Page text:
This table lists symptoms that people with this disease may have. For most diseases, symptoms will vary from person to person. People with the same disease may not have all the symptoms listed. This information comes from a database called the Human Phenotype Ontology (HPO) . The HPO collects information on symptoms that have been described in medical resources. The HPO is updated regularly. Use the HPO ID to access more in-depth information about a symptom.

Medical Terms Other Names
Learn More:
HPO ID
80%-99% of people have these symptoms
Abnormality of immune system physiology
0010978
Central nervous system degeneration
0007009
Muscular hypotonia
Low or weak muscle tone
0001252
Skeletal muscle atrophy
Muscle degeneration
Muscle wasting

[ more ]

0003202
30%-79% of people have these symptoms
Diaphragmatic paralysis
Paralyzed diaphragm
0006597
5%-29% of people have these symptoms
Decreased nerve conduction velocity
0000762
Hypertrophic cardiomyopathy
Enlarged and thickened heart muscle
0001639

Treatment

Treatment is directed toward the specific symptoms that are apparent in each person. Treatment may require the coordinated efforts of a team of specialists. Pediatricians, cardiologists, neurologists, and other healthcare professionals may need to systematically and comprehensively create a plan for each child's treatment.[4]

Specific therapies may include blood transfusions to treat hemolytic anemia during episodes of red blood cell destruction (hemolysis) and assisted ventilation to treat paralysis of the diaphragm. Genetic counseling may be of benefit for affected people and their families. Other treatment is symptomatic and supportive.[2]

Learn more

These resources provide more information about this condition or associated symptoms. The in-depth resources contain medical and scientific language that may be hard to understand. You may want to review these resources with a medical professional.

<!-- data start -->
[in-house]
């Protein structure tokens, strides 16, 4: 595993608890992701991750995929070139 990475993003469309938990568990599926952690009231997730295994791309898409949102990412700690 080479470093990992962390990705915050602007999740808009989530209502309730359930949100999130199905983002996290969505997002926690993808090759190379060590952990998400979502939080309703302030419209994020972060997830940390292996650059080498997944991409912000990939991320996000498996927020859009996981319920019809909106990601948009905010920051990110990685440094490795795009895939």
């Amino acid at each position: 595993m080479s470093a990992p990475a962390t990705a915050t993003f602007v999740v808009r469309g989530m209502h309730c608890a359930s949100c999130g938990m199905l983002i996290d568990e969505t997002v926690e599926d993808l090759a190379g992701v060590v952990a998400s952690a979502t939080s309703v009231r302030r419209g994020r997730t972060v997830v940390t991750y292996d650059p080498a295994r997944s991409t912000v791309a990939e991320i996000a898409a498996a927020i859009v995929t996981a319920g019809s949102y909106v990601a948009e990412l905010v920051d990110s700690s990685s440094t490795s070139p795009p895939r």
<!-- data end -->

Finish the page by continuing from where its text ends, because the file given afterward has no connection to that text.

Where to Start

  • Genetics Home Reference (GHR) contains information on Triosephosphate isomerase deficiency. This website is maintained by the National Library of Medicine.
  • The National Organization for Rare Disorders (NORD) has a report for patients and families about this condition. NORD is a patient advocacy organization for individuals with rare diseases and the organizations that serve them.

In-Depth Information

  • The Monarch Initiative brings together data about this condition from humans and other species to help physicians and biomedical researchers. Monarch’s tools are designed to make it easier to compare the signs and symptoms (phenotypes) of different diseases and discover common features. This initiative is a collaboration between several academic institutions across the world and is funded by the National Institutes of Health. Visit the website to explore the biology of this condition.
  • Orphanet is a European reference portal for information on rare diseases and orphan drugs. Access to this database is free of charge.

References

  1. Triosephosphate isomerase deficiency. Genetics Home Reference. 2014; https://ghr.nlm.nih.gov/condition/triosephosphate-isomerase-deficiency.
  2. Triose phosphate-isomerase deficiency. Orphanet. 2012; https://www.orpha.net/consor/cgi-bin/OC_Exp.php?lng=en&Expert=868.
  3. Roland BP & cols. Structural and Genetic Studies Demonstrate Neurologic Dysfunction in Triosephosphate Isomerase Deficiency Is Associated with Impaired Synaptic Vesicle Dynamics. PLoS Genet. March 31, 2016; 12(3):1005941. https://www.ncbi.nlm.nih.gov/pmc/articles/PMC4816394/.
  4. Triosephosphate Isomerase Deficiency. NORD. 2015; https://rarediseases.org/rare-diseases/triosephosphate-isomerase-deficiency.